The data indicates that, like wines and spirits, the beer industry has been hit by a move from drinking in pubs and bars to drinking in home but, unlike wines and spirits, the volume sales in the off-trade for beer have also dropped in the period.
The beer market was worth £17.7bn five years ago but in 2011 revenues will be just £15.5bn. Volume sales have decreased by 23 per cent since 2006 to 3.2bn litres litres this year.
Share of beer sales in pubs down
The senior drinks analyst at Mintel, Jonny Forsyth, said: “The economic downturn and rising differential between on and off trade beer and alcohol prices has hit the pub trade heavily and led to more UK consumers migrating to in home drinking. Beer has been particularly badly hit - it suffers from being perceived as less suited than its competitors for in home drinking. This is because its male user bias makes it less of a compromise choice for couples than wine or spirits, and it is less associated with food matching or relaxing occasions than either of those drinks categories."
The share of sales for beer that came from off-trade was 46.8 per cent in 2009 but last year it rose to 49.1 per cent, according to Mintel. However volume sales for beer from off-trade still declined to 2.25bn litres. Sales in pubs accounted for 39.7 per cent of the total two years ago but in 2010 it was down to 38.3 per cent. The big winners are the supermarkets as their share of sales jumped to just under 40 per cent.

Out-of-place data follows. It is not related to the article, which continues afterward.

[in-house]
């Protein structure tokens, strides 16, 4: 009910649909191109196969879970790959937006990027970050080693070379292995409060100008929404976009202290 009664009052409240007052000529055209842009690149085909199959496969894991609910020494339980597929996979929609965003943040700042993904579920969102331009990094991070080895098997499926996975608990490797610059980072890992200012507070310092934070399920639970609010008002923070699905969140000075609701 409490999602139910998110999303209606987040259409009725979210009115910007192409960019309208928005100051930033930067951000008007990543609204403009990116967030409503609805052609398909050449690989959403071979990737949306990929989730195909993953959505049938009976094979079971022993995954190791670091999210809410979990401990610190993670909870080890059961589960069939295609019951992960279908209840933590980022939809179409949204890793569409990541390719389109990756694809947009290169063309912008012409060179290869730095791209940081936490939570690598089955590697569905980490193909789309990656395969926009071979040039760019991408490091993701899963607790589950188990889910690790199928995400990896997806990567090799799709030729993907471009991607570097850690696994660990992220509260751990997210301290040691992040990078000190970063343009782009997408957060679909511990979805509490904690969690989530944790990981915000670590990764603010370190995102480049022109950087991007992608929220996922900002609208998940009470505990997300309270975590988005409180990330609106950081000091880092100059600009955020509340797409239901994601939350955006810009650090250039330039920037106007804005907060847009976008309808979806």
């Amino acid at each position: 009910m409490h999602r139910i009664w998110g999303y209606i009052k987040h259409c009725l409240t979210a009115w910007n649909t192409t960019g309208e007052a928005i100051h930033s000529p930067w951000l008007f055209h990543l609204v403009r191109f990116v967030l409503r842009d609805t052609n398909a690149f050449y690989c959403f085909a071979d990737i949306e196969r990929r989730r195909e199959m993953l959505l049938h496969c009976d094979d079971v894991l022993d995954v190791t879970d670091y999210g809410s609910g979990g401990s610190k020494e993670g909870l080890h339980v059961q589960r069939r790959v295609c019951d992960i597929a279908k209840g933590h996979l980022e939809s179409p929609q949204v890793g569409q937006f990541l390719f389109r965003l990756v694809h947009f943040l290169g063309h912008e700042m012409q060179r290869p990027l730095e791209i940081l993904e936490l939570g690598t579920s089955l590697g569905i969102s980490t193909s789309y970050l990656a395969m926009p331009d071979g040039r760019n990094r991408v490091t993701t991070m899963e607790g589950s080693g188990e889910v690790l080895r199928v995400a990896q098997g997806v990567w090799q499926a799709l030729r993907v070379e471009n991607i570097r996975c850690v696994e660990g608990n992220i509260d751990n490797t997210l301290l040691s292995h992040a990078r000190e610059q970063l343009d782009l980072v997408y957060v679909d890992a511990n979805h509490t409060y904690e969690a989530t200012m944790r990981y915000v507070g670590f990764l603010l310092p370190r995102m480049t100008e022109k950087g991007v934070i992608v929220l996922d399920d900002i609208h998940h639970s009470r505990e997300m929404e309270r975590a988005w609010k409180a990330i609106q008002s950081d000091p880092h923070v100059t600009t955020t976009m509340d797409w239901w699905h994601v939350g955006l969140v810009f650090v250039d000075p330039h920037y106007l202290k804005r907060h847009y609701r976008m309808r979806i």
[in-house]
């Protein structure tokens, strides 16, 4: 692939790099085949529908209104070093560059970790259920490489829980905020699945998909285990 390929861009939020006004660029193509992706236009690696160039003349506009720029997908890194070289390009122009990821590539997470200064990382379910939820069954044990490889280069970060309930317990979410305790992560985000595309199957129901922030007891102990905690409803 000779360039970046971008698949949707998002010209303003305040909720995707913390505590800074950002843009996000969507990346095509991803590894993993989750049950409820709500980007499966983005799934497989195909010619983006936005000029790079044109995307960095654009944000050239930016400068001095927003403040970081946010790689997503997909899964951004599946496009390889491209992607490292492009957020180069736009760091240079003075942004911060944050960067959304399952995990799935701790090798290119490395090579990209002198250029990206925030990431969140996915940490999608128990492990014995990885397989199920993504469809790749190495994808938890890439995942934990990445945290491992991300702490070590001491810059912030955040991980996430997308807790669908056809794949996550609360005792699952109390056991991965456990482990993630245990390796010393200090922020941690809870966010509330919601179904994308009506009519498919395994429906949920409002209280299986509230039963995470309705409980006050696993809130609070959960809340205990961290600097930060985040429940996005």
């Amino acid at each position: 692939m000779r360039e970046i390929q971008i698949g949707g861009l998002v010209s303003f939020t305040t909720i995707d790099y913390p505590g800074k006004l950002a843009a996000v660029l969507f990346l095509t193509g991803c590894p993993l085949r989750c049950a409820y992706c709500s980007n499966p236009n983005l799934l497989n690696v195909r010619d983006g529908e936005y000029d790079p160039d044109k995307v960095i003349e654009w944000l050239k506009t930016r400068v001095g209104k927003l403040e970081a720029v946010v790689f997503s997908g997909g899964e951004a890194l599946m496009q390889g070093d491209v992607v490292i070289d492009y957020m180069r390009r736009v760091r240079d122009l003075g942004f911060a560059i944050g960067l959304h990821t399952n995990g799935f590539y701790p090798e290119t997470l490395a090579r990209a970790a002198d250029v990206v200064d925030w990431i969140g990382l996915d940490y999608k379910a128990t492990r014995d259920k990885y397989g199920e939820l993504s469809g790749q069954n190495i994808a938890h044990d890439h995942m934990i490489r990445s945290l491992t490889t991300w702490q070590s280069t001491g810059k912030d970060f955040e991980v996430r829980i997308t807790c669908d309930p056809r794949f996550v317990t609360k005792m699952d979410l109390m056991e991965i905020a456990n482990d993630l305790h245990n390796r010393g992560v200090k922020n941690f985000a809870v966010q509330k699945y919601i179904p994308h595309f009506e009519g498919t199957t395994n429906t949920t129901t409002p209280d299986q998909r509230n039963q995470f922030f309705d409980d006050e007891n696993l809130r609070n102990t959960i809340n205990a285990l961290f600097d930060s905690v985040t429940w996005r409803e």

Volume sales share in restaurants rises
Mintel claim the alcohol duty rises and less alcohol consumption generally can not wholly explain the slump in the beer trade as wines and spirits have not been as badly hit. Instead, they argue the beer industry has been too slow to respond and try to appeal to a wider market through flavour or alcohol content changes.
The share of the total sales for beer that come from restaurants has seen a small rise from 0.4 per cent in 2009 to 0.6 per cent last year. Forsyth said: "The share of beer sales in restaurants remains tiny. However, volume sales in this channel did grow as more beer brands try to position themselves as complimenting food."